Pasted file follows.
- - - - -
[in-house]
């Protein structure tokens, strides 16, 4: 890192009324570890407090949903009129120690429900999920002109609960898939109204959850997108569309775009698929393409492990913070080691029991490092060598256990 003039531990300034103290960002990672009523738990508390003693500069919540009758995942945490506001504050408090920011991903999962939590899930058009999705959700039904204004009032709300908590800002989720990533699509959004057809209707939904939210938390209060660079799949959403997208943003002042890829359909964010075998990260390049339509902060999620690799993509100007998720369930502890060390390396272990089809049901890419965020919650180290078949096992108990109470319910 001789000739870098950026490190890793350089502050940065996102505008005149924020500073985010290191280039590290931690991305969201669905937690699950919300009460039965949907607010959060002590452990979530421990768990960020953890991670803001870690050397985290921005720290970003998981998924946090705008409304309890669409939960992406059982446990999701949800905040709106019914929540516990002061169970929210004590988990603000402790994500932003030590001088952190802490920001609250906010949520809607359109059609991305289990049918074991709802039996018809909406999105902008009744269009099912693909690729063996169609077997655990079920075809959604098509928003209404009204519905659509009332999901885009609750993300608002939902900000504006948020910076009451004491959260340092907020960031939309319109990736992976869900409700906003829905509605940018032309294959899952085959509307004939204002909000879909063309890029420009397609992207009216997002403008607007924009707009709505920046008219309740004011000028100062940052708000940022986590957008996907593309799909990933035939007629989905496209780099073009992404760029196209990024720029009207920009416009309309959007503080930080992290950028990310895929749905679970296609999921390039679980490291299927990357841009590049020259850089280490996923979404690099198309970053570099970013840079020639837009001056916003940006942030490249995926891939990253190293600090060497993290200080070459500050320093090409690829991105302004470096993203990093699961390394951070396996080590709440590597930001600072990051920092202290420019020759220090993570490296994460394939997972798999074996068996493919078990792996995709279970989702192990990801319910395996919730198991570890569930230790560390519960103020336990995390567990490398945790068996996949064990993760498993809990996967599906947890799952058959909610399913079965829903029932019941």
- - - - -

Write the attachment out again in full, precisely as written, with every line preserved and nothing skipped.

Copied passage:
[in-house]
């Protein structure tokens, strides 16, 4: 890192009324570890407090949903009129120690429900999920002109609960898939109204959850997108569309775009698929393409492990913070080691029991490092060598256990 003039531990300034103290960002990672009523738990508390003693500069919540009758995942945490506001504050408090920011991903999962939590899930058009999705959700039904204004009032709300908590800002989720990533699509959004057809209707939904939210938390209060660079799949959403997208943003002042890829359909964010075998990260390049339509902060999620690799993509100007998720369930502890060390390396272990089809049901890419965020919650180290078949096992108990109470319910 001789000739870098950026490190890793350089502050940065996102505008005149924020500073985010290191280039590290931690991305969201669905937690699950919300009460039965949907607010959060002590452990979530421990768990960020953890991670803001870690050397985290921005720290970003998981998924946090705008409304309890669409939960992406059982446990999701949800905040709106019914929540516990002061169970929210004590988990603000402790994500932003030590001088952190802490920001609250906010949520809607359109059609991305289990049918074991709802039996018809909406999105902008009744269009099912693909690729063996169609077997655990079920075809959604098509928003209404009204519905659509009332999901885009609750993300608002939902900000504006948020910076009451004491959260340092907020960031939309319109990736992976869900409700906003829905509605940018032309294959899952085959509307004939204002909000879909063309890029420009397609992207009216997002403008607007924009707009709505920046008219309740004011000028100062940052708000940022986590957008996907593309799909990933035939007629989905496209780099073009992404760029196209990024720029009207920009416009309309959007503080930080992290950028990310895929749905679970296609999921390039679980490291299927990357841009590049020259850089280490996923979404690099198309970053570099970013840079020639837009001056916003940006942030490249995926891939990253190293600090060497993290200080070459500050320093090409690829991105302004470096993203990093699961390394951070396996080590709440590597930001600072990051920092202290420019020759220090993570490296994460394939997972798999074996068996493919078990792996995709279970989702192990990801319910395996919730198991570890569930230790560390519960103020336990995390567990490398945790068996996949064990993760498993809990996967599906947890799952058959909610399913079965829903029932019941």